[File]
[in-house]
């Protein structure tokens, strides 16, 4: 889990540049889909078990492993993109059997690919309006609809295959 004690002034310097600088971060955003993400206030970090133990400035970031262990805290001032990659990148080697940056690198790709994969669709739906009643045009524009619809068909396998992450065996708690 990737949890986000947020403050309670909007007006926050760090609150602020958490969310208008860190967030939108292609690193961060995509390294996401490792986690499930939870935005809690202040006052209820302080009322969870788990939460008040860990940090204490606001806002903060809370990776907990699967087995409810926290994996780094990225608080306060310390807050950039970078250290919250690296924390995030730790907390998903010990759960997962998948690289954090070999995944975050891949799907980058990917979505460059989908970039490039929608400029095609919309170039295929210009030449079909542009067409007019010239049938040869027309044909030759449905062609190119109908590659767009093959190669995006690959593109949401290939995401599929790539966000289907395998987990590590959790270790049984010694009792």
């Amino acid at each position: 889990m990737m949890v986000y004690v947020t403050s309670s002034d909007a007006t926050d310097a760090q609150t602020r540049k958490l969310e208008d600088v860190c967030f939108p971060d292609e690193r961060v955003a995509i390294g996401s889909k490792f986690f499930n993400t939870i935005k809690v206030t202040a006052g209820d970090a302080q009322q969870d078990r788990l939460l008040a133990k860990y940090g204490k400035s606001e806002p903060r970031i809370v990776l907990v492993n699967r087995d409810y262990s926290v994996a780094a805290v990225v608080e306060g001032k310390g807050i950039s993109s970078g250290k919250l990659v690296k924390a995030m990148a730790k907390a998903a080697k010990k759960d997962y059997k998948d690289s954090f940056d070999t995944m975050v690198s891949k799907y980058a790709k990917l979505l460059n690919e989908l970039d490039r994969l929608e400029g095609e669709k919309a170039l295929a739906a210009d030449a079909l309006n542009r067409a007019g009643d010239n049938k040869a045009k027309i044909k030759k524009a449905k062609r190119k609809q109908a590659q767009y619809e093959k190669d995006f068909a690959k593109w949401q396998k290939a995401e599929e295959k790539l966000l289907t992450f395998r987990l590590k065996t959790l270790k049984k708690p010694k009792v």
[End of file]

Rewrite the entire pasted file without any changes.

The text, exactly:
[in-house]
């Protein structure tokens, strides 16, 4: 889990540049889909078990492993993109059997690919309006609809295959 004690002034310097600088971060955003993400206030970090133990400035970031262990805290001032990659990148080697940056690198790709994969669709739906009643045009524009619809068909396998992450065996708690 990737949890986000947020403050309670909007007006926050760090609150602020958490969310208008860190967030939108292609690193961060995509390294996401490792986690499930939870935005809690202040006052209820302080009322969870788990939460008040860990940090204490606001806002903060809370990776907990699967087995409810926290994996780094990225608080306060310390807050950039970078250290919250690296924390995030730790907390998903010990759960997962998948690289954090070999995944975050891949799907980058990917979505460059989908970039490039929608400029095609919309170039295929210009030449079909542009067409007019010239049938040869027309044909030759449905062609190119109908590659767009093959190669995006690959593109949401290939995401599929790539966000289907395998987990590590959790270790049984010694009792």
């Amino acid at each position: 889990m990737m949890v986000y004690v947020t403050s309670s002034d909007a007006t926050d310097a760090q609150t602020r540049k958490l969310e208008d600088v860190c967030f939108p971060d292609e690193r961060v955003a995509i390294g996401s889909k490792f986690f499930n993400t939870i935005k809690v206030t202040a006052g209820d970090a302080q009322q969870d078990r788990l939460l008040a133990k860990y940090g204490k400035s606001e806002p903060r970031i809370v990776l907990v492993n699967r087995d409810y262990s926290v994996a780094a805290v990225v608080e306060g001032k310390g807050i950039s993109s970078g250290k919250l990659v690296k924390a995030m990148a730790k907390a998903a080697k010990k759960d997962y059997k998948d690289s954090f940056d070999t995944m975050v690198s891949k799907y980058a790709k990917l979505l460059n690919e989908l970039d490039r994969l929608e400029g095609e669709k919309a170039l295929a739906a210009d030449a079909l309006n542009r067409a007019g009643d010239n049938k040869a045009k027309i044909k030759k524009a449905k062609r190119k609809q109908a590659q767009y619809e093959k190669d995006f068909a690959k593109w949401q396998k290939a995401e599929e295959k790539l966000l289907t992450f395998r987990l590590k065996t959790l270790k049984k708690p010694k009792v």